Ideas in Ecology and Evolution     Open Access   (Followers: 11)
In Situ. Revue des patrimoines     Open Access   (Followers: 1)
Indonesian Journal of Conservation     Open Access  
Indonesian Journal of Sustainability Accounting and Management     Open Access   (Followers: 1)
Interações (Campo Grande)     Open Access  
Interdisciplinary Environmental Review     Hybrid Journal   (Followers: 3)
International Journal of Architectural Heritage: Conservation, Analysis, and Restoration     Hybrid Journal   (Followers: 10)
International Journal of Biodiversity and Conservation     Open Access   (Followers: 4)
International Journal of Biodiversity Science and Management     Open Access   (Followers: 9)
International Journal of Environment and Pollution     Hybrid Journal   (Followers: 3)
International Journal of Global Energy Issues     Hybrid Journal   (Followers: 8)
International Journal of Social Ecology and Sustainable Development     Full-text available via subscription   (Followers: 10)
International Journal of Sustainable Development     Hybrid Journal   (Followers: 17)
International Journal of Sustainable Development and World Ecology     Hybrid Journal   (Followers: 14)
International Soil and Water Conservation Research     Open Access   (Followers: 3)
Intervención     Open Access   (Followers: 1)
Journal for Nature Conservation     Hybrid Journal   (Followers: 31)
Journal for the Study of Religion, Nature and Culture     Hybrid Journal   (Followers: 13)
Journal of Cultural Heritage Management and Sustainable Development     Hybrid Journal   (Followers: 10)
Journal of East African Natural History     Full-text available via subscription   (Followers: 7)
Journal of Ecology and The Natural Environment     Open Access   (Followers: 4)
Journal of Industrial Ecology     Hybrid Journal   (Followers: 15)
Journal of International Wildlife Law & Policy     Hybrid Journal   (Followers: 4)
Journal of Natural Resources Policy Research     Hybrid Journal   (Followers: 10)
Journal of Paper Conservation     Hybrid Journal   (Followers: 3)
Journal of Rural Studies     Hybrid Journal   (Followers: 18)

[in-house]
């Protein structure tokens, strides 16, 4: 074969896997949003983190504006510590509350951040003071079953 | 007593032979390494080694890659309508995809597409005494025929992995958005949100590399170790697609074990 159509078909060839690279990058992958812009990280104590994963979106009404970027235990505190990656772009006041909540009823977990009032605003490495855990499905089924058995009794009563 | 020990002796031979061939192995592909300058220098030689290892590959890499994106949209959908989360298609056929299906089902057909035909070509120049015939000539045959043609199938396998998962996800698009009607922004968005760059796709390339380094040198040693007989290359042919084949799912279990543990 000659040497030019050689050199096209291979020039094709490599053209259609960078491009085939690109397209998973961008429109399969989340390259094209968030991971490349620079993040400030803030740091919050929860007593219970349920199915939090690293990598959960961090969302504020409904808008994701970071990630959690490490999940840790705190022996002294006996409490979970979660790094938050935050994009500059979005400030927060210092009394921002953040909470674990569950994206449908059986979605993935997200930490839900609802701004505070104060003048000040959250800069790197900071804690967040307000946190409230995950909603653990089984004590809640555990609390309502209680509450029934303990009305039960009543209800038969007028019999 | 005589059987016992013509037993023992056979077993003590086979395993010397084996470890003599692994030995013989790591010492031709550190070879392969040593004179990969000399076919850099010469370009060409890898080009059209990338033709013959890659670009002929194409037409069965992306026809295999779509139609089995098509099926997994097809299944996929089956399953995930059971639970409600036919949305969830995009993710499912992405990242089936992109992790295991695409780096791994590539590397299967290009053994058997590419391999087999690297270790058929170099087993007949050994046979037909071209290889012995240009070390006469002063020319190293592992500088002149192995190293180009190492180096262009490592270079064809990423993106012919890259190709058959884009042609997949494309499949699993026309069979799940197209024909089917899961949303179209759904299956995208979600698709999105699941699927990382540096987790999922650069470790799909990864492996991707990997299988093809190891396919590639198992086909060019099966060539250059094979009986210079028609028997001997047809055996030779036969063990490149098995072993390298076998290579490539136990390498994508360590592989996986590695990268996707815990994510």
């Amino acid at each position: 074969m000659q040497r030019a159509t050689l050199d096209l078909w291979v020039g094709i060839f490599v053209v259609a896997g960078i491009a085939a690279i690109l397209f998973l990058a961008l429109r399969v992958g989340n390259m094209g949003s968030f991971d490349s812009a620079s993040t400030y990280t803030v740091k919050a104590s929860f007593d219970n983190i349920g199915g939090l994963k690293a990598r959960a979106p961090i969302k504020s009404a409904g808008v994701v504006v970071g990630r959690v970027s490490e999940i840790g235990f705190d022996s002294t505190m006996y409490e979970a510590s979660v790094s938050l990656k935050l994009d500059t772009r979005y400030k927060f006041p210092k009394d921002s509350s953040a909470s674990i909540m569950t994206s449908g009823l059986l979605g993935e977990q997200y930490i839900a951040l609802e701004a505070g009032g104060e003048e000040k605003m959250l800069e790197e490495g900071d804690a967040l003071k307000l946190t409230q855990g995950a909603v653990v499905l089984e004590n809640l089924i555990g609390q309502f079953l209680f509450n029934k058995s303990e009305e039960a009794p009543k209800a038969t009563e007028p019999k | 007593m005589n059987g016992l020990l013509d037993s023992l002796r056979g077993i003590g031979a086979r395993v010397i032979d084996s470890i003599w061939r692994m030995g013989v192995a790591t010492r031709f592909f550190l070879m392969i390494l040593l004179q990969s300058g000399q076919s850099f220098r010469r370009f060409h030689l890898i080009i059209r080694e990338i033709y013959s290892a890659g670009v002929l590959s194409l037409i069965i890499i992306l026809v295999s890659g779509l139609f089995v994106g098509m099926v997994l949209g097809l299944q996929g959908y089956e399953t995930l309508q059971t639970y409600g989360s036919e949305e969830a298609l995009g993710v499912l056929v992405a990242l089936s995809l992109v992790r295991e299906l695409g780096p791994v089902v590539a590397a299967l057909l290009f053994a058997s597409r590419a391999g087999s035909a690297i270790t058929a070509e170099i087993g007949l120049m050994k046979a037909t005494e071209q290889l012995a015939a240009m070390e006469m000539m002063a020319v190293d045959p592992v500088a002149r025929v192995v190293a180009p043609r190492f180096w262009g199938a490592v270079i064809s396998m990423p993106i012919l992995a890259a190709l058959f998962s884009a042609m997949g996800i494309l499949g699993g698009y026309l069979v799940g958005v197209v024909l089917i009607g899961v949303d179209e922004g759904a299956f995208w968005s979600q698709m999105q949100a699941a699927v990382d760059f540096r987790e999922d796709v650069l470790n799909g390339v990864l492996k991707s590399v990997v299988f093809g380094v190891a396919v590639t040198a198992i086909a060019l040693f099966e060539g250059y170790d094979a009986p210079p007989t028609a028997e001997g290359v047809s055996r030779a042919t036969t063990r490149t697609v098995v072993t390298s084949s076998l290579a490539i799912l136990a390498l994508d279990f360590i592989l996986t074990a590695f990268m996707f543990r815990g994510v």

Journal of Sustainable Mining     Open Access   (Followers: 3)
Journal of the American Institute for Conservation     Hybrid Journal   (Followers: 4)
Journal of the Institute of Conservation     Hybrid Journal   (Followers: 28)
Journal of Threatened Taxa     Open Access   (Followers: 2)
Journal of Urban Ecology     Open Access   (Followers: 5)
Julius-Kühn-Archiv     Open Access  
Lakes & Reservoirs Research & Management     Hybrid Journal   (Followers: 14)
Landscape and Urban Planning     Hybrid Journal   (Followers: 34)
Madagascar Conservation & Development     Open Access   (Followers: 3)
Madera y Bosques     Open Access  
Media Konservasi     Open Access   (Followers: 1)
Monographs of the Western North American Naturalist     Full-text available via subscription  
Natural Resources and Conservation     Open Access   (Followers: 5)
Natural Resources Forum     Hybrid Journal   (Followers: 7)
Nature Conservation     Open Access   (Followers: 36)
Nature Sustainability     Hybrid Journal   (Followers: 12)
Natureza & Conservação : Brazilian Journal of Nature Conservation     Open Access  
Neotropical Biology and Conservation     Open Access   (Followers: 2)
Nepalese Journal of Development and Rural Studies     Open Access  
Northeastern Naturalist     Full-text available via subscription   (Followers: 3)
Northwestern Naturalist     Full-text available via subscription  
Novos Cadernos NAEA     Open Access   (Followers: 1)
npj Urban Sustainability     Open Access   (Followers: 2)
Nusantara Bioscience     Open Access   (Followers: 4)
Ocean Acidification     Open Access   (Followers: 6)